Also, it’s always been hard to build prototypes and – in the pre-radio and pre-internet days – to travel with them. Many inventors, just like Dvorak, were also perhaps not the best marketers, believing that the abstract supremacy of their layout should be enough for the market to embrace it. And, in recent years, there have also simply been fewer piano players, just as there have been fewer professional typists.
Despite chances to reboot – many assumed synthesizers will undo the damage, just like we hoped to finally ditch QWERTY when an entire generation sat down to first computers – we still use the same piano keyboard. Mirroring typing, the only room for innovation is size, materials, and software. The layout might as well have been cast in stone.
The stylophone, harkening back to last newsletter’s Royal Digital, and a modern OP-1
The stylophone, harkening back to last newsletter’s Royal Digital, and a modern OP-1
What’s happening with the book
I’m rewriting, shortening, and getting rid of the boring parts. So far, I’ve already removed the length of a small book, but I am still a bit away from my internal goal. Please keep your fingers crossed!
What am I typing this on
I occasionally play my piano keyboard, but today I decided to turn it into a typing one. It wasn’t hard at all – even your browser can speak MIDI – and the most fun was thinking how to distribute all the characters…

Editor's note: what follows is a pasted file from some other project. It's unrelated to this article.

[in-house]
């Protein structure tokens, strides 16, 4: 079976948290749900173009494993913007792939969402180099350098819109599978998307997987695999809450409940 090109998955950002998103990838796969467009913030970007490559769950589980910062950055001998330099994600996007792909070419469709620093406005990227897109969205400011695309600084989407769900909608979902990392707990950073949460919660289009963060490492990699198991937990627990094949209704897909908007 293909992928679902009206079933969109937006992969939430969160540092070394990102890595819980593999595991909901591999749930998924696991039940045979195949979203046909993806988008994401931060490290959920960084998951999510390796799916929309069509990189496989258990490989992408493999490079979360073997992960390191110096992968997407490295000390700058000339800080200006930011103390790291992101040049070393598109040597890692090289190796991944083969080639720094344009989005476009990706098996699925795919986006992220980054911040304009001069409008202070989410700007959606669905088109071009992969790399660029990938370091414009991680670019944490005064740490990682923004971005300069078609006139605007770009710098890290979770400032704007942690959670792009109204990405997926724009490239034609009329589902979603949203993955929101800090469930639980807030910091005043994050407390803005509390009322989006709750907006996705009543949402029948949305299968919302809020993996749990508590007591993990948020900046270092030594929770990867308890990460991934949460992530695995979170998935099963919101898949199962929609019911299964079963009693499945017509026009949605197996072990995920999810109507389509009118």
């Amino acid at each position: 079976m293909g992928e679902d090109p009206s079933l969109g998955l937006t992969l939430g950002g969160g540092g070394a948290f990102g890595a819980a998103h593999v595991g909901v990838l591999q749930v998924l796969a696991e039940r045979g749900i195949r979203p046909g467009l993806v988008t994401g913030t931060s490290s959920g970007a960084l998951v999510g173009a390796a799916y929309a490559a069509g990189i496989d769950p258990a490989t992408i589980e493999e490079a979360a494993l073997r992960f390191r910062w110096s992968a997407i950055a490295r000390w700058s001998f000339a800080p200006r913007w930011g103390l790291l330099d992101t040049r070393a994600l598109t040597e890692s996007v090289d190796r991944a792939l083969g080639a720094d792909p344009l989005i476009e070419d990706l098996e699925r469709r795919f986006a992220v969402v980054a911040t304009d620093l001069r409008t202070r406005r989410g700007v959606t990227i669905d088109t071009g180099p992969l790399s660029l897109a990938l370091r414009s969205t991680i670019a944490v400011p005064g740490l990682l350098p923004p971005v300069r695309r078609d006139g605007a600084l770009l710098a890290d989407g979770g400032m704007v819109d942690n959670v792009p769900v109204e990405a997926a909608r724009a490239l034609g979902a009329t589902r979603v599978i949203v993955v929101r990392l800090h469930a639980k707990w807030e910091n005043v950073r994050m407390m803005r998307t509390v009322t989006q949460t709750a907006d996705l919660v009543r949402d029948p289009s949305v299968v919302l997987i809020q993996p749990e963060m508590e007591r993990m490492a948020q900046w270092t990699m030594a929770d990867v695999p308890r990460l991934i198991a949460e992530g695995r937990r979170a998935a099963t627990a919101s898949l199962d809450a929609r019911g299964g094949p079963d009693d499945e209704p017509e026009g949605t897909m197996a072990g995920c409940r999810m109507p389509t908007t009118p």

…and how to use properties typing keyboards don’t have. The piano understands velocity, so what if you could type in lowercase with a softer touch, and in bold by slamming on the keys?
It also lends itself to chording, so what if you could combine a and e to output æ – or add accents by using the other hand?
It wasn’t a professional endeavour and I didn’t master my invention at all. (Here’s the source code, if you want to.) But I spent enough time on it to know it was a bad idea: just typing in this paragraph has been a small nightmare.
Fortunately, people before me thought just as well. Fortunately, because many early typewriters and telegraphs were actually equipped with piano-like keyboards, and even named “literary piano” or “writing harpsichord.”
From top left: 1857 Francis Literary Piano, 1855 Cembalo Scrivano, 1840s transmitting keyboard, 1907 stock exchange printing telegraph
From top left: 1857 Francis Literary Piano, 1855 Cembalo Scrivano, 1840s transmitting keyboard, 1907 stock exchange printing telegraph
The last photo happens to be an early model of the typewriter that ended up being the typewriter. Its later incarnation, however, moved on to button-like keyboards not unlike… accordions.
The funny thing? Accordions themselves were inspired by the redesigned “balanced” keyboard that happened to go nowhere on the piano. So, after all that, it should be no surprise that:
There were accordions with piano manuals, but also accordion keyboards installed in pianos, not to mention a modern remix of QWERTY keyboard into an accordion keyboard:
A “manual” means a keyboard operated by hand. Many accordions have two manuals, one for each hand
A “manual” means a keyboard operated by hand. Many accordions have two manuals, one for each hand